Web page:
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Mapping the spatial distribution of global $^{137}$Cs fallout in soils of South America as a baseline for Earth Science studies

Abstract : Owing to the rapid expansion of agriculture in South America in recent decades, soil erosion and fine sediment supply to river networks, which lead to deleterious on-site and off-site environmental impacts, are exacerbated in intensively cultivated catchments. Measuring soil inventories of bomb-derived fallout radiocesium ($^{137}$Cs) bound to fine particles is one of the few techniques available to reconstruct soil redistribution rates and evaluate the sustainability of farming practices over the recent phase of agricultural intensification (1960s–2020). However, information about the spatial distribution of $^{137}$Cs fallout across the soils of South America remains scarce, and the published data has not been synthesized at the scale of this subcontinent so far. The objective of the current research is therefore to quantify and map the initial $^{137}$Cs fallout at the scale of South America, based on the compilation of published $^{137}$Cs inventories, additional measurements conducted on undisturbed soil profiles and digital soil mapping as this baseline information may be useful for a wide range of Earth Science applications. A database of $^{137}$Cs inventories at 96 reference sites (i.e. areas without soil erosion nor accumulation) has been compiled for a variety of soil profiles (Argentina = 10, Brazil = 34, Chile = 46, Uruguay = 5, French Guiana = 1) located between 5.3° North latitude and 53° South latitude. The spatial distribution of $^{137}$Cs fallout was shown to be highly latitude-dependent, with a maximum in the 30–50° South latitude band. There were higher fallout levels than expected between 20 and 60° South latitude compared to the previous estimations made by UNSCEAR. A partial least square regression approach based on rainfall data and geographical information as covariates was used to create a baseline map of $^{137}$Cs fallout in soils of continental South America. This baseline map provides a powerful reference dataset to anticipate the order of magnitude of $^{137}$Cs inventories in undisturbed soil profiles collected in Brazil and Southern Chile and for numerous other applications in Earth Sciences. The potential application of the $^{137}$Cs inventory technique in countries of South America in general, and in regions with vulnerable ecosystems threatened by the expansion of agricultural activities in particular, is discussed in light of this comprehensive literature review. Furthermore, the regions (i.e. the North-Western part of the continent) where additional samples should be collected in priority to improve this baseline map are outlined. Our results demonstrate that $^{137}$Cs inventories are sufficiently high to investigate soil redistribution rates in most of South American countries where detectable levels of $^{137}$Cs can be expected to be found in sites exposed to erosion.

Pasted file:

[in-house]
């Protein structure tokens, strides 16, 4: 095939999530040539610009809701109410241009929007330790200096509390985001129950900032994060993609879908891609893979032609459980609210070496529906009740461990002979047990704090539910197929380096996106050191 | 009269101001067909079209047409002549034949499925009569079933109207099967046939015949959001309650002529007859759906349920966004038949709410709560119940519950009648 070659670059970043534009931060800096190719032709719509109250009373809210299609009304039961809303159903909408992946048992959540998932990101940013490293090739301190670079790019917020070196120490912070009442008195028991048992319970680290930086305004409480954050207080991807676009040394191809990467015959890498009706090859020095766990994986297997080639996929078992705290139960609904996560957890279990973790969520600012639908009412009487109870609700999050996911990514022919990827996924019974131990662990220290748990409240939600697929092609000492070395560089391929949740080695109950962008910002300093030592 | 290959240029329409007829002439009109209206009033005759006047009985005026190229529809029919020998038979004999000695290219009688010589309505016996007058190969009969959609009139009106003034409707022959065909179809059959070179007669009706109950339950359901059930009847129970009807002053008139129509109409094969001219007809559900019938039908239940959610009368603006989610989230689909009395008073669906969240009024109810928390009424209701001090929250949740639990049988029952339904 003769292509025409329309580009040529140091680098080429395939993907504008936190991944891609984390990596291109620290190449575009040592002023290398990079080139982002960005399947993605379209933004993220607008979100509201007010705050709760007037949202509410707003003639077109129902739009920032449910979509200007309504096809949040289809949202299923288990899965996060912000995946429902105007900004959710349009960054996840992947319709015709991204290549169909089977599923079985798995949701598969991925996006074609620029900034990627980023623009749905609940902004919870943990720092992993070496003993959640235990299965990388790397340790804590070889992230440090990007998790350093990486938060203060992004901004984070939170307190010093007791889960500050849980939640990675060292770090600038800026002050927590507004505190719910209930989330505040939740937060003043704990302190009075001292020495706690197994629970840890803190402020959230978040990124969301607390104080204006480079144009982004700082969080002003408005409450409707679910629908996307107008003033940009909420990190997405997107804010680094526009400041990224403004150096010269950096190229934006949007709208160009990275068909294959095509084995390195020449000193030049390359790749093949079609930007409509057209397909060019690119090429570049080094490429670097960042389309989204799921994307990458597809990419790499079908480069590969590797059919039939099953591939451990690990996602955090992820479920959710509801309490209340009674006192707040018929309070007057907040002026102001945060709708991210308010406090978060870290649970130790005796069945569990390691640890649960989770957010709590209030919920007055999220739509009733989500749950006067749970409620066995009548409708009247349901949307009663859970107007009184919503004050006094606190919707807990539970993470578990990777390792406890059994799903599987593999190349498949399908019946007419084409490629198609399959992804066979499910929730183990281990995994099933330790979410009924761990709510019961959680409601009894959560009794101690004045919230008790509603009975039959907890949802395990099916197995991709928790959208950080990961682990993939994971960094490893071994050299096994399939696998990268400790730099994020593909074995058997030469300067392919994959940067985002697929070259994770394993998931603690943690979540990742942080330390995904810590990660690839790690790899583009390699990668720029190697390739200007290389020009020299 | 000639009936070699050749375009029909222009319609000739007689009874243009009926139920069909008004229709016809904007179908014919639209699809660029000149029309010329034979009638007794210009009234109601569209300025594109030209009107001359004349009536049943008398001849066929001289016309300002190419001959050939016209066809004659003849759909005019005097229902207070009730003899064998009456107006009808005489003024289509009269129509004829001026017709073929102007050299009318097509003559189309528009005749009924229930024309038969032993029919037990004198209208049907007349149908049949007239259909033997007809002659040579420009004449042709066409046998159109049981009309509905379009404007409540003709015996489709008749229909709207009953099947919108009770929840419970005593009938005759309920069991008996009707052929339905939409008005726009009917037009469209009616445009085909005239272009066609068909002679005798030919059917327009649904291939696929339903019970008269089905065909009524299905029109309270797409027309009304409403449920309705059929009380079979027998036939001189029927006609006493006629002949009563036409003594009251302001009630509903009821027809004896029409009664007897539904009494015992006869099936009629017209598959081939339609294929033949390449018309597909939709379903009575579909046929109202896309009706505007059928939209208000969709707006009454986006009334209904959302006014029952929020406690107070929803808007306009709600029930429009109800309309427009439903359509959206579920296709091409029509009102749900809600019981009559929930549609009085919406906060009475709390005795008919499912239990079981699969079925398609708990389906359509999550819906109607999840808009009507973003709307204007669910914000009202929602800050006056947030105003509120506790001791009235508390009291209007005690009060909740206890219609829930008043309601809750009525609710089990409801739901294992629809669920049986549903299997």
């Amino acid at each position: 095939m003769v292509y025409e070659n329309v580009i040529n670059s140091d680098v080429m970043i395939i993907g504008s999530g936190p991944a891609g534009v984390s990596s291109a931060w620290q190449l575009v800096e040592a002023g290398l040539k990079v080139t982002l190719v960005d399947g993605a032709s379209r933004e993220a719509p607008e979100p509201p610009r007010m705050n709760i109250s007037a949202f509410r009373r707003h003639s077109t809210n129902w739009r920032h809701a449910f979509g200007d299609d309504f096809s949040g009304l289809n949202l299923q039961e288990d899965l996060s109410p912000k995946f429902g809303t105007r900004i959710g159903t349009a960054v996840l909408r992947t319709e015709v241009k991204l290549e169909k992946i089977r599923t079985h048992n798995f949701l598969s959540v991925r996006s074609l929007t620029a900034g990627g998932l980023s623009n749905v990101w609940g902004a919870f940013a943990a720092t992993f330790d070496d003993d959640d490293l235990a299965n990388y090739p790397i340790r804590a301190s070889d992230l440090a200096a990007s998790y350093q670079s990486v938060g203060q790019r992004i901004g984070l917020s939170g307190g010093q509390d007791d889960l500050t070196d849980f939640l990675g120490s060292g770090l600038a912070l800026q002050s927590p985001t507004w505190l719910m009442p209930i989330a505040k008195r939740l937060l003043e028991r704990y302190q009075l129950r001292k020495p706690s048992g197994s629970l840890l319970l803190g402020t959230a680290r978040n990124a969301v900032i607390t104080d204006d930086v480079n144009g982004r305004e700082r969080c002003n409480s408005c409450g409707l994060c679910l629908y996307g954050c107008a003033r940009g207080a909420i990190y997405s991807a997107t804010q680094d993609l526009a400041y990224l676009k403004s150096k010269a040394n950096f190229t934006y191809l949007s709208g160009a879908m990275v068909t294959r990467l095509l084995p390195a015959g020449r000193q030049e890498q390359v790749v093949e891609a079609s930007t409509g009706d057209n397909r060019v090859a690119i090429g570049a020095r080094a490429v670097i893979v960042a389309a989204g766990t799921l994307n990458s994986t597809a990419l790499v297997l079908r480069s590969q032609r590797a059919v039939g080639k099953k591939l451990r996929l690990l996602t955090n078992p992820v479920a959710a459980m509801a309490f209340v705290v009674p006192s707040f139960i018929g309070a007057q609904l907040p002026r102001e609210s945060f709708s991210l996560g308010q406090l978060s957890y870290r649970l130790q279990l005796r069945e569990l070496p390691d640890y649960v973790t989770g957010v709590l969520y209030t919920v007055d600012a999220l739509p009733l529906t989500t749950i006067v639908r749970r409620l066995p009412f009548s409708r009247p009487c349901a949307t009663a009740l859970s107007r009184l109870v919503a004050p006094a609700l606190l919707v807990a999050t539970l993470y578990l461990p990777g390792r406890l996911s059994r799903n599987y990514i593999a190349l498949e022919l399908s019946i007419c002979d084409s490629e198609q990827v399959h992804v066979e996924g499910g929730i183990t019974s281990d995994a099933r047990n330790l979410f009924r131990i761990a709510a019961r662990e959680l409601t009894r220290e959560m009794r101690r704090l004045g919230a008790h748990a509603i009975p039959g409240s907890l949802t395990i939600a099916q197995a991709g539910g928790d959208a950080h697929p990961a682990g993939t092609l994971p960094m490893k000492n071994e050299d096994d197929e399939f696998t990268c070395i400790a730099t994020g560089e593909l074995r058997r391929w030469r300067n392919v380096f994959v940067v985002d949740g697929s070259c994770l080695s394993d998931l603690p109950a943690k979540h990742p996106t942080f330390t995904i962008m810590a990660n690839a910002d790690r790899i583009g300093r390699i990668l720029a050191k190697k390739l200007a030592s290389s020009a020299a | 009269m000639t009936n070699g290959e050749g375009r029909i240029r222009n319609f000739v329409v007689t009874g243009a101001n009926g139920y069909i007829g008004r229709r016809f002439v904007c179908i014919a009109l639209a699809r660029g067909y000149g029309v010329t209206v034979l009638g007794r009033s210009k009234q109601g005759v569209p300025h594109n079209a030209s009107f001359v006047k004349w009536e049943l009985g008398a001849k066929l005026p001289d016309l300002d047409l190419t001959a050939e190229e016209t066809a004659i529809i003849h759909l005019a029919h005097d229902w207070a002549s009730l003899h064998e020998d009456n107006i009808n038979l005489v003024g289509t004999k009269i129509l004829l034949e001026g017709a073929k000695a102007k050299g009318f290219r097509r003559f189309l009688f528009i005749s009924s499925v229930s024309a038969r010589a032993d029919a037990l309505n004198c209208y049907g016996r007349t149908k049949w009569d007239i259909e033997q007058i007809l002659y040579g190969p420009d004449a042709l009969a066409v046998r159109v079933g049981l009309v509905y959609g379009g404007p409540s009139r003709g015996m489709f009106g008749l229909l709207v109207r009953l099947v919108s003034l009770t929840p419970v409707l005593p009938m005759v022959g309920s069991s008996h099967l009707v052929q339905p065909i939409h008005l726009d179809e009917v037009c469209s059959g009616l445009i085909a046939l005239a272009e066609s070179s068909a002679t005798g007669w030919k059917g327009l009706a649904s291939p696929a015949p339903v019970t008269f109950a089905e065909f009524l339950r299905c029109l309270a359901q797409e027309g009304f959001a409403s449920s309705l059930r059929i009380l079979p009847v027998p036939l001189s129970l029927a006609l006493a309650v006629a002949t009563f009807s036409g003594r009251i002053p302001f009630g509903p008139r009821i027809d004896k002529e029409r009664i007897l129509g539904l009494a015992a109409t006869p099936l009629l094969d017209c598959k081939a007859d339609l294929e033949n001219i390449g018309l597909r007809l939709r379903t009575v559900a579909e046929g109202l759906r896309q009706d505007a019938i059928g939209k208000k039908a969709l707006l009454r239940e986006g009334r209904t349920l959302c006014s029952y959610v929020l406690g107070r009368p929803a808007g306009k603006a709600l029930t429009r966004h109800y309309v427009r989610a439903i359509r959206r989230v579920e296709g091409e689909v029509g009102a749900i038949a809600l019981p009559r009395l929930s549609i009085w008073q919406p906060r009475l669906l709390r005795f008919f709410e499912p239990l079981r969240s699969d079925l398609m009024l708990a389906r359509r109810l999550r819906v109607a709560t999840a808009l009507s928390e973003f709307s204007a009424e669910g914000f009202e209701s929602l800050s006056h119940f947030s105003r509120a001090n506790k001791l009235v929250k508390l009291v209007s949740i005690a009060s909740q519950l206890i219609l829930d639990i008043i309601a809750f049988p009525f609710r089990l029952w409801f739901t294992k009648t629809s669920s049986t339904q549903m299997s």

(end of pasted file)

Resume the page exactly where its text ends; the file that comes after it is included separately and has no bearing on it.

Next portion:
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Contributor : Olivier Evrard <>
Submitted on : Thursday, February 4, 2021 - 9:12:39 AM
Last modification on : Thursday, May 6, 2021 - 10:53:44 AM
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Pierre-Alexis Chaboche, Nicolas Saby, J. Patrick Laceby, Jean P.G. Minella, Tales Tiecher, et al.. Mapping the spatial distribution of global $^{137}$Cs fallout in soils of South America as a baseline for Earth Science studies. Earth-Science Reviews, Elsevier, 2021, 214, pp.103542. ⟨10.1016/j.earscirev.2021.103542⟩. ⟨cea-03128666⟩



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